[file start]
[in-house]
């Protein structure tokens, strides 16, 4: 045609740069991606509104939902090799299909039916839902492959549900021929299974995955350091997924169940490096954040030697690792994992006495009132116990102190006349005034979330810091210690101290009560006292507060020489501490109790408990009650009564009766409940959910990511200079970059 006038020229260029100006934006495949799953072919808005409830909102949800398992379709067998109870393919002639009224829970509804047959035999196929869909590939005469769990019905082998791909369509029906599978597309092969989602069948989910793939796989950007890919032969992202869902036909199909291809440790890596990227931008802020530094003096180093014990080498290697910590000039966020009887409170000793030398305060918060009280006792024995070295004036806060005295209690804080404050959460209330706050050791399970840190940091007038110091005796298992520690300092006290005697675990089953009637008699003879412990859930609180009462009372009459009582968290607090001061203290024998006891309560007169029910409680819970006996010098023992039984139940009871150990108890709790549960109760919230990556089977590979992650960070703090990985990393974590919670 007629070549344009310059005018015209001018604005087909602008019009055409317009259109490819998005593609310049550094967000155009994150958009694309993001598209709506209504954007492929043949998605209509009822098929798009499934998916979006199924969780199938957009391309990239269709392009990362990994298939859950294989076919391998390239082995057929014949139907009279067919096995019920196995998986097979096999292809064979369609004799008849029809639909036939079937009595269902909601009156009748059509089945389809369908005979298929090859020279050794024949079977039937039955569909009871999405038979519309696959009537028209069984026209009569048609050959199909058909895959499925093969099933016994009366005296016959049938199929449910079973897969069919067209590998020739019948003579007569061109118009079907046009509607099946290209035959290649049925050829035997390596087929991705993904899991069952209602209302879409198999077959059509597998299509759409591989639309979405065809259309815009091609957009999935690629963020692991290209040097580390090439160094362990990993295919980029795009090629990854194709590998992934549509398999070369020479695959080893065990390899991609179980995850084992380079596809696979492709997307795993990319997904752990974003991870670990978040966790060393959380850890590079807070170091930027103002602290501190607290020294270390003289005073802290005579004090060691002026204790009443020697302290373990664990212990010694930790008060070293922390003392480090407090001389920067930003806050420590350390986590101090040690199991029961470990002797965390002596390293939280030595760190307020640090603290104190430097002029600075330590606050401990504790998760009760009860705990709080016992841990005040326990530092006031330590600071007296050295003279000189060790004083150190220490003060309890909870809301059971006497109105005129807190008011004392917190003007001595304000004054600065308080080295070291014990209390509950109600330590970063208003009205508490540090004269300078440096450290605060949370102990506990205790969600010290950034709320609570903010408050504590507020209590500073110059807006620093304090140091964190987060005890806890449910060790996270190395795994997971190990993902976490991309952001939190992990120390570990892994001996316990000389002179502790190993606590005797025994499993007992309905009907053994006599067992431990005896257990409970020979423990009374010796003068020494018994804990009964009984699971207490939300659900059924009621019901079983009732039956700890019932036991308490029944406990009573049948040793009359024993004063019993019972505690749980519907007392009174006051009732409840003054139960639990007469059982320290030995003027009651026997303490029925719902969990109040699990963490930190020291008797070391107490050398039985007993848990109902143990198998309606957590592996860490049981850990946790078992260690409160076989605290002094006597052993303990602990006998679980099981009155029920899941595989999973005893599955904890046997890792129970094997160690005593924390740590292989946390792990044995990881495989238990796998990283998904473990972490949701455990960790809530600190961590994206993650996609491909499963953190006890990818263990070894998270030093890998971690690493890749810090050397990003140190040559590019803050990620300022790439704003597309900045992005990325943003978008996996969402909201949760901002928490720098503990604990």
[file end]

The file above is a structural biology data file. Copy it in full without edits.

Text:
[in-house]
């Protein structure tokens, strides 16, 4: 045609740069991606509104939902090799299909039916839902492959549900021929299974995955350091997924169940490096954040030697690792994992006495009132116990102190006349005034979330810091210690101290009560006292507060020489501490109790408990009650009564009766409940959910990511200079970059 006038020229260029100006934006495949799953072919808005409830909102949800398992379709067998109870393919002639009224829970509804047959035999196929869909590939005469769990019905082998791909369509029906599978597309092969989602069948989910793939796989950007890919032969992202869902036909199909291809440790890596990227931008802020530094003096180093014990080498290697910590000039966020009887409170000793030398305060918060009280006792024995070295004036806060005295209690804080404050959460209330706050050791399970840190940091007038110091005796298992520690300092006290005697675990089953009637008699003879412990859930609180009462009372009459009582968290607090001061203290024998006891309560007169029910409680819970006996010098023992039984139940009871150990108890709790549960109760919230990556089977590979992650960070703090990985990393974590919670 007629070549344009310059005018015209001018604005087909602008019009055409317009259109490819998005593609310049550094967000155009994150958009694309993001598209709506209504954007492929043949998605209509009822098929798009499934998916979006199924969780199938957009391309990239269709392009990362990994298939859950294989076919391998390239082995057929014949139907009279067919096995019920196995998986097979096999292809064979369609004799008849029809639909036939079937009595269902909601009156009748059509089945389809369908005979298929090859020279050794024949079977039937039955569909009871999405038979519309696959009537028209069984026209009569048609050959199909058909895959499925093969099933016994009366005296016959049938199929449910079973897969069919067209590998020739019948003579007569061109118009079907046009509607099946290209035959290649049925050829035997390596087929991705993904899991069952209602209302879409198999077959059509597998299509759409591989639309979405065809259309815009091609957009999935690629963020692991290209040097580390090439160094362990990993295919980029795009090629990854194709590998992934549509398999070369020479695959080893065990390899991609179980995850084992380079596809696979492709997307795993990319997904752990974003991870670990978040966790060393959380850890590079807070170091930027103002602290501190607290020294270390003289005073802290005579004090060691002026204790009443020697302290373990664990212990010694930790008060070293922390003392480090407090001389920067930003806050420590350390986590101090040690199991029961470990002797965390002596390293939280030595760190307020640090603290104190430097002029600075330590606050401990504790998760009760009860705990709080016992841990005040326990530092006031330590600071007296050295003279000189060790004083150190220490003060309890909870809301059971006497109105005129807190008011004392917190003007001595304000004054600065308080080295070291014990209390509950109600330590970063208003009205508490540090004269300078440096450290605060949370102990506990205790969600010290950034709320609570903010408050504590507020209590500073110059807006620093304090140091964190987060005890806890449910060790996270190395795994997971190990993902976490991309952001939190992990120390570990892994001996316990000389002179502790190993606590005797025994499993007992309905009907053994006599067992431990005896257990409970020979423990009374010796003068020494018994804990009964009984699971207490939300659900059924009621019901079983009732039956700890019932036991308490029944406990009573049948040793009359024993004063019993019972505690749980519907007392009174006051009732409840003054139960639990007469059982320290030995003027009651026997303490029925719902969990109040699990963490930190020291008797070391107490050398039985007993848990109902143990198998309606957590592996860490049981850990946790078992260690409160076989605290002094006597052993303990602990006998679980099981009155029920899941595989999973005893599955904890046997890792129970094997160690005593924390740590292989946390792990044995990881495989238990796998990283998904473990972490949701455990960790809530600190961590994206993650996609491909499963953190006890990818263990070894998270030093890998971690690493890749810090050397990003140190040559590019803050990620300022790439704003597309900045992005990325943003978008996996969402909201949760901002928490720098503990604990």